Saturday, January 26, 2013

2. Spain

While I was in Spain, growing and learning and being transformed, I missed my newfound friends. I thought about how I'd driven to a mystery themed party at Amanda's with a guy named Nate. He'd been really fun. I thought about my long conversations with the two Erics and about how nice all the girls had been. I knew they still got together sometimes, and they kindly continued inviting me through evites and Facebook events. When I learned that I was going home for Christmas, I was excited to spend New Year's Eve with them. I went over to Jon and Eric's house and we were required to email, in advance, a song we were embarrassed to like. (Listen to mine here.)
It was wonderful to be around my friends, if only for a short time before diving back into Spain. I was happy to go back to Spain, but one morning before I left, I knew I needed to return and be in Kansas City. Even if I had no idea why, that conviction stayed with me, and brought me home in June without any plans to return to Spain in the future. 

1. The Pilgrimage

I sat down to write with the intention of telling the story of how Caleb and I got engaged. But life is full, and we are so deeply connected with others. And so, I must begin before we met...


It was the August after I had graduated from college. I packed up my bags with three days worth of clothes and headed south for a camp, where my church was hanging out for the weekend. We do this to celebrate the spiritual practice of pilgrimage. We get away from it all, make space for each other, play games, jump in a lake, and have belly-flop contests. We practice listening to God and to each other and we see new faces. That year, 2009, we also had a dance party. A 1970s themed dance party. There were people wearing leisure suits, giant fro wigs, and high boots. And in the midst of it all, some people were dancing. I danced around, in and out of small groups of twos and threes. Two guys I had been bopping along with for some time, introduced themselves. "I'm Jon," said one. "I'm Ellen, nice to meet you!" I said. "Ellen, I'm Eric," said the other. Eventually the three of us rolled into another group and another until there were about ten people, and we shut the dance party down.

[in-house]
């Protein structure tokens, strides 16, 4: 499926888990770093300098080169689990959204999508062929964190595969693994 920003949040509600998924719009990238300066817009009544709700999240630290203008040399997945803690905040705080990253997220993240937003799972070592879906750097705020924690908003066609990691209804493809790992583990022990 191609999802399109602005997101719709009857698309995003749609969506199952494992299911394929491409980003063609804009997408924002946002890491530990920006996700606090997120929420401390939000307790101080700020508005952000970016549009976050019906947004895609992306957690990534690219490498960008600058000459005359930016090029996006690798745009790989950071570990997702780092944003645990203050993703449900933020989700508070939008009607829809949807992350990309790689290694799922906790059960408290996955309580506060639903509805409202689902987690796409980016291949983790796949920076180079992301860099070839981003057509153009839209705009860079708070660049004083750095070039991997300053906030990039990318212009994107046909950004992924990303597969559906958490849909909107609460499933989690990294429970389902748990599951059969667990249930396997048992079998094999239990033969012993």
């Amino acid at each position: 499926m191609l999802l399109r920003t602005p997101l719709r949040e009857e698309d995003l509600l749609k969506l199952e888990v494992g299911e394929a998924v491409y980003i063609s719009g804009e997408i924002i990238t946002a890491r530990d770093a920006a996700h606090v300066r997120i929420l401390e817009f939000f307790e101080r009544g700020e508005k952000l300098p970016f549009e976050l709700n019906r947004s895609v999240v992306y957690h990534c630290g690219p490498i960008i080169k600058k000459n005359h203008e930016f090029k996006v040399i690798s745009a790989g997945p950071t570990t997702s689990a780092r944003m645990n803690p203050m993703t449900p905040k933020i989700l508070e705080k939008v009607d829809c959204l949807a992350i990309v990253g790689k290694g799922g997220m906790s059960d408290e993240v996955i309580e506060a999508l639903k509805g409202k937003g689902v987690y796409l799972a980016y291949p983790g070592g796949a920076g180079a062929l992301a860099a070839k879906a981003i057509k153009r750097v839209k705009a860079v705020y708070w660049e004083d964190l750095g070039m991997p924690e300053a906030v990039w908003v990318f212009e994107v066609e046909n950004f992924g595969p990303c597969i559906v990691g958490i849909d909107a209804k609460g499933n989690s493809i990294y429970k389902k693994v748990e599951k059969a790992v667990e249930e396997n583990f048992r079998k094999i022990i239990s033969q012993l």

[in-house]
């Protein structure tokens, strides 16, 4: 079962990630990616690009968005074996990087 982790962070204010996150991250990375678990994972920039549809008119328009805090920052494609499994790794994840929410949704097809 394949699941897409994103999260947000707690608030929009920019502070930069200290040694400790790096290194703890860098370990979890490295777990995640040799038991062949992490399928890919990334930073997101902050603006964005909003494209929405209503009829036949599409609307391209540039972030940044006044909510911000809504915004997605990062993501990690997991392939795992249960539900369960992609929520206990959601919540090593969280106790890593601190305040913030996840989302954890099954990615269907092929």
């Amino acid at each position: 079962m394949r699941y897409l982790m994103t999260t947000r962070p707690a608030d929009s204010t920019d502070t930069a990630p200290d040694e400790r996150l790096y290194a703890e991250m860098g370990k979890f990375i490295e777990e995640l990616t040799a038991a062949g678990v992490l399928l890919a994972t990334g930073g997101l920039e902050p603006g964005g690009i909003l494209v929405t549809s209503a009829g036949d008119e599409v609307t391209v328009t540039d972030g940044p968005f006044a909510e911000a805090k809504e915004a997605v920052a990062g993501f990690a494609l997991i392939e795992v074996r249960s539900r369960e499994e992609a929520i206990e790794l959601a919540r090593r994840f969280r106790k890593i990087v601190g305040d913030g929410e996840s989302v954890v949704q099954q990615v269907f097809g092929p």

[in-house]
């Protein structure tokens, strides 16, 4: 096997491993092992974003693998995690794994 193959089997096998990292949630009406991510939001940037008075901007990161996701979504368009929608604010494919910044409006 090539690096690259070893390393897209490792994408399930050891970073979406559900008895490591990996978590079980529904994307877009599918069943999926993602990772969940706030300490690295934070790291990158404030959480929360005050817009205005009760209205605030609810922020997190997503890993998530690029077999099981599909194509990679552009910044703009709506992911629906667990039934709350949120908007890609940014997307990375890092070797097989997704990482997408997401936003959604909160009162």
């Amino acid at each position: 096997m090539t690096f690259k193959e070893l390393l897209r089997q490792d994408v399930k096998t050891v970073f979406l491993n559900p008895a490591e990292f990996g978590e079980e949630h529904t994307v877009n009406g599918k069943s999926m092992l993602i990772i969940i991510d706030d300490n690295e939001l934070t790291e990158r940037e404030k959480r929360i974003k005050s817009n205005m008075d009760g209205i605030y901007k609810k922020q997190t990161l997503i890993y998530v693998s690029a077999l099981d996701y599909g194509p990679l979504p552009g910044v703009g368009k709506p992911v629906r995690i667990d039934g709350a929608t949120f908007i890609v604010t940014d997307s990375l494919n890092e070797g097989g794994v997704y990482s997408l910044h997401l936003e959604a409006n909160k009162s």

The next day, being the social butterfly that I can be sometimes, I didn't want to eat with the group that had quickly formed over busted moves under a spinning disco ball. I wanted to keep meeting new people. For one reason or another, I always came back to that small group. Even after the pilgrimage was over, we hung out at each other's houses, met up to chat at church gatherings. One girl, Carolyn, had even lived in Spain, where I was moving in only a few weeks. I grilled her for as much information as possible. 'How will I make friends? Where did you live? Did you find a church? How late did you stay out? Did you avoid punk teenage kids who steal things?"

This group of people was different than any other group of people I'd ever been around. They were inclusive, welcoming, in many different life stages, and had this extravagant way of being with each other (and with me). It felt expensive, no one was texting when we hung out, everyone was interested in learning more about each other, and we were able to laugh easily one moment and plunge into deep conversation the next.

Thus, it was with mixed emotions (but weighing heavily on the excited side), that I boarded a plane in late September for Spain. 

Thursday, January 10, 2013

good afternoon.

"You're an old soul."
they told me when I mused about not fitting in.

As I reflected in the parking lot, apple in hand, arms outstretched like airplane wings as I balance-beam walked on parking lines, I knew it was true.

But as the rain misted my face and I whispered hello to the trees, I knew I was also a young soul, a very young soul, and I wondered if the two were the same.